By: Robert Leger
The Arizona Republic
Scottsdale City Councilman Bob Littlefield is thinking about challenging Mayor Jim Lane in this year’s election, raising doubt among skeptics and amazement about how these onetime allies became foes.
For a Littlefield-Lane race to happen, 2012 will have to be different than 2008. And it would be good to remember the two were never more than allies of convenience.
Turn back to the last mayoral election.
Littlefield had been pressing since 2006 for someone to take on Mayor Mary Manross. Lane answered the call, declaring his candidacy in January 2008. Littlefield’s response? Within hours, he said he, too, was thinking about running.
Allies? That’s not how friends treat each other. Even after backing out a month later, Littlefield continued disparaging Lane. “I was hoping others would show up,” he said in April.
He didn’t endorse Lane until Aug. 12, as early voting began. Lane wasn’t Manross. The enemy of my enemy is my friend.
For the next two years, though, the two worked closely.
“I’m going to apply the same standard to Jim that I applied to Mary and that I would apply to anybody in that chair,” Littlefield said shortly after the election. “When he’s right, I’ll be with him. When he’s wrong, I won’t.”
At first, they shared common goals: They wanted an independent city treasurer and a new city attorney. They pushed greater fiscal conservatism into the city charter. They pulled the city out of the Scottsdale Area Chamber of Commerce. They agreed on so many issues they could finish each others’ sentences at council meetings.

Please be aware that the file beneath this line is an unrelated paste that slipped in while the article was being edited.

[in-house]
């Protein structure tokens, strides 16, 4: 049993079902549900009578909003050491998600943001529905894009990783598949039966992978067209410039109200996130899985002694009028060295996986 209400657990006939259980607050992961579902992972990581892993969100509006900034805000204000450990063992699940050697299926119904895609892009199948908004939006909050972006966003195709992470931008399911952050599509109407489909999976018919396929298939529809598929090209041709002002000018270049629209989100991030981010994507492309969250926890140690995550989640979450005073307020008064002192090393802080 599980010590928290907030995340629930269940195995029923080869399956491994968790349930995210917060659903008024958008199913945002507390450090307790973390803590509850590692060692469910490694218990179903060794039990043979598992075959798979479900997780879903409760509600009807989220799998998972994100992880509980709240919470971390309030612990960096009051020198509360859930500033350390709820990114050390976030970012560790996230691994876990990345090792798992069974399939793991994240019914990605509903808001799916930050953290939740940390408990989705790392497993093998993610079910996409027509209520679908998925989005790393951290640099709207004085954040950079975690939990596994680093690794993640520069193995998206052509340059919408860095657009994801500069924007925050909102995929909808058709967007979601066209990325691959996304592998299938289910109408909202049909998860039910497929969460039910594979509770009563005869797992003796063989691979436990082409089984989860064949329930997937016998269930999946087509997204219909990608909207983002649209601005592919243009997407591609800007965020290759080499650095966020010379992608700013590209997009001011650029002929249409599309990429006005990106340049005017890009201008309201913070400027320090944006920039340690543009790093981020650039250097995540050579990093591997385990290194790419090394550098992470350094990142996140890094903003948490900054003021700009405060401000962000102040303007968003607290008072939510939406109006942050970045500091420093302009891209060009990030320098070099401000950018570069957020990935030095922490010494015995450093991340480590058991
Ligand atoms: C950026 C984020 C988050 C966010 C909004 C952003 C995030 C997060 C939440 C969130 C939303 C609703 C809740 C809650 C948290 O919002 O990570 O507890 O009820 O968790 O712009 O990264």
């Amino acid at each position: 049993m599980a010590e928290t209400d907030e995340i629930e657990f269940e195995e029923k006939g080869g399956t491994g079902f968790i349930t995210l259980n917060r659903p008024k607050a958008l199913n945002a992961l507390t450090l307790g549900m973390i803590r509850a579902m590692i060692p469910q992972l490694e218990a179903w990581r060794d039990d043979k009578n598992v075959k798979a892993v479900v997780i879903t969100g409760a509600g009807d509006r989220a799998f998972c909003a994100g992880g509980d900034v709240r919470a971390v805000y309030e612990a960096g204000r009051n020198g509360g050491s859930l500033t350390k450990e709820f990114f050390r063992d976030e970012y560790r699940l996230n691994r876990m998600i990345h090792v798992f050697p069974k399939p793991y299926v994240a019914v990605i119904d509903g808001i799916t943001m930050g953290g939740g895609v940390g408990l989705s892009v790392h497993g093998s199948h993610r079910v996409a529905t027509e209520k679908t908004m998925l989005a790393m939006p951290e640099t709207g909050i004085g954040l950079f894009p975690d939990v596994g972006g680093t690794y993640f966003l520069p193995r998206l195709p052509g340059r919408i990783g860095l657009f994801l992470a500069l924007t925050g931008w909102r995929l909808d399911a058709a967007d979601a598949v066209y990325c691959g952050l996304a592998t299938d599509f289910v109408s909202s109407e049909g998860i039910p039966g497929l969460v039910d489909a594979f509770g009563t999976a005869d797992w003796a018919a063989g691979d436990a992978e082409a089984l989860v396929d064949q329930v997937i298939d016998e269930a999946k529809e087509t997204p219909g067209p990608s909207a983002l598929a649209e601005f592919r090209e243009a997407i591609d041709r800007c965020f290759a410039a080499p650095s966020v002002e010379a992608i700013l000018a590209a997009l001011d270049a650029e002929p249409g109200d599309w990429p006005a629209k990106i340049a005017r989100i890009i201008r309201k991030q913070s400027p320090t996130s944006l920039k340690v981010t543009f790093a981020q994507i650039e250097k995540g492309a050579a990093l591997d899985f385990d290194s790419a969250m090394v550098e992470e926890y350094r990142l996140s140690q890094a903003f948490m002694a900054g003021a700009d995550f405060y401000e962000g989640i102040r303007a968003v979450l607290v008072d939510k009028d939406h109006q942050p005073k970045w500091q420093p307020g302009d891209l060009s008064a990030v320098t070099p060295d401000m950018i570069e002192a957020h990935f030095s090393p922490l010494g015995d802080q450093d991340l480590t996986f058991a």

Lane endorsed Littlefield in 2010 and tracked results at his home.
But Lane was about to go “wrong” in Littlefield’s world.
The mayor voted for tall buildings that Littlefield declared the ruin of Scottsdale’s special character.
They clashed over budget issues, a topic on which they were once united. Lane made peace with SkySong and the chamber; Littlefield could not join him. They poked each other at council meetings. A Lane confidant resigned as chairman of a city commission over a difference with Lane. Littlefield promptly reappointed the man.
But Littlefield repeated the refrain he began in 2008.
“The more intelligent choice is for me to stay where I am and fight for what I believe is right,” he said in May. “If I’m upset with what Jim is doing, it does not automatically lead to going out and running against him.”
So what changed in seven months?
“No one else is stepping up to the plate,” Littlefield said. “Maybe I’d be better off being mayor than a lone voice on the council.”
Plenty of political observers doubt he’ll follow through, that this is another stunt as in 2008. But there is a major difference: Littlefield created an exploratory committee. He’s raising money.
“I wanted people to know I’m serious, and this isn’t just monkeying with the system,” he said.
That makes it harder to step away from a race and retain credibility.
Littlefield criticizes Lane as vociferously as he did Manross four years ago. But this time, no one else will challenge the incumbent, especially with Lane having raised $120,000.
It’s Littlefield or an uncontested race.
Littlefield, loved by activists who can mount a grass-roots campaign, may be the only person in town able to mount a credible campaign against such long financial odds.
So, don’t be surprised if Littlefield follows through this time. But drop the ally vs. ally narrative. The better story is whether the councilman wants to be more than the boy who cried wolf.